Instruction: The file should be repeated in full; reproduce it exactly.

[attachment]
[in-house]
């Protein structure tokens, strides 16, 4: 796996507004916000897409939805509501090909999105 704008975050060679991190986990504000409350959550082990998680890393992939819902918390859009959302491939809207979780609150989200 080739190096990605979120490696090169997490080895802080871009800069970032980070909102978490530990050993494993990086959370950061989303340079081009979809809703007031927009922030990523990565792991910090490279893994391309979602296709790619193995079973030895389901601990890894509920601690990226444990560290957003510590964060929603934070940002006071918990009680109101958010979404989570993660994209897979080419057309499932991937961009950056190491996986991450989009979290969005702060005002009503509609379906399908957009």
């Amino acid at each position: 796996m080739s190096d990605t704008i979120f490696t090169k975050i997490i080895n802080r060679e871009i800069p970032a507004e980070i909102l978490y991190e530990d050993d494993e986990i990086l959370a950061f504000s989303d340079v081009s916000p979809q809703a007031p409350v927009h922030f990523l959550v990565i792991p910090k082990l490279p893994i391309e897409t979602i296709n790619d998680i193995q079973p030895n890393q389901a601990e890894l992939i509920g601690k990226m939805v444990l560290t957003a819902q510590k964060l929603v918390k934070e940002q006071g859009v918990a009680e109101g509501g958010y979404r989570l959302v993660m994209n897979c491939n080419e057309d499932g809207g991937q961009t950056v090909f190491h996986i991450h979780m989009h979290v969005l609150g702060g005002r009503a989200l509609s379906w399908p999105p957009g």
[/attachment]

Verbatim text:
[in-house]
């Protein structure tokens, strides 16, 4: 796996507004916000897409939805509501090909999105 704008975050060679991190986990504000409350959550082990998680890393992939819902918390859009959302491939809207979780609150989200 080739190096990605979120490696090169997490080895802080871009800069970032980070909102978490530990050993494993990086959370950061989303340079081009979809809703007031927009922030990523990565792991910090490279893994391309979602296709790619193995079973030895389901601990890894509920601690990226444990560290957003510590964060929603934070940002006071918990009680109101958010979404989570993660994209897979080419057309499932991937961009950056190491996986991450989009979290969005702060005002009503509609379906399908957009």
């Amino acid at each position: 796996m080739s190096d990605t704008i979120f490696t090169k975050i997490i080895n802080r060679e871009i800069p970032a507004e980070i909102l978490y991190e530990d050993d494993e986990i990086l959370a950061f504000s989303d340079v081009s916000p979809q809703a007031p409350v927009h922030f990523l959550v990565i792991p910090k082990l490279p893994i391309e897409t979602i296709n790619d998680i193995q079973p030895n890393q389901a601990e890894l992939i509920g601690k990226m939805v444990l560290t957003a819902q510590k964060l929603v918390k934070e940002q006071g859009v918990a009680e109101g509501g958010y979404r989570l959302v993660m994209n897979c491939n080419e057309d499932g809207g991937q961009t950056v090909f190491h996986i991450h979780m989009h979290v969005l609150g702060g005002r009503a989200l509609s379906w399908p999105p957009g």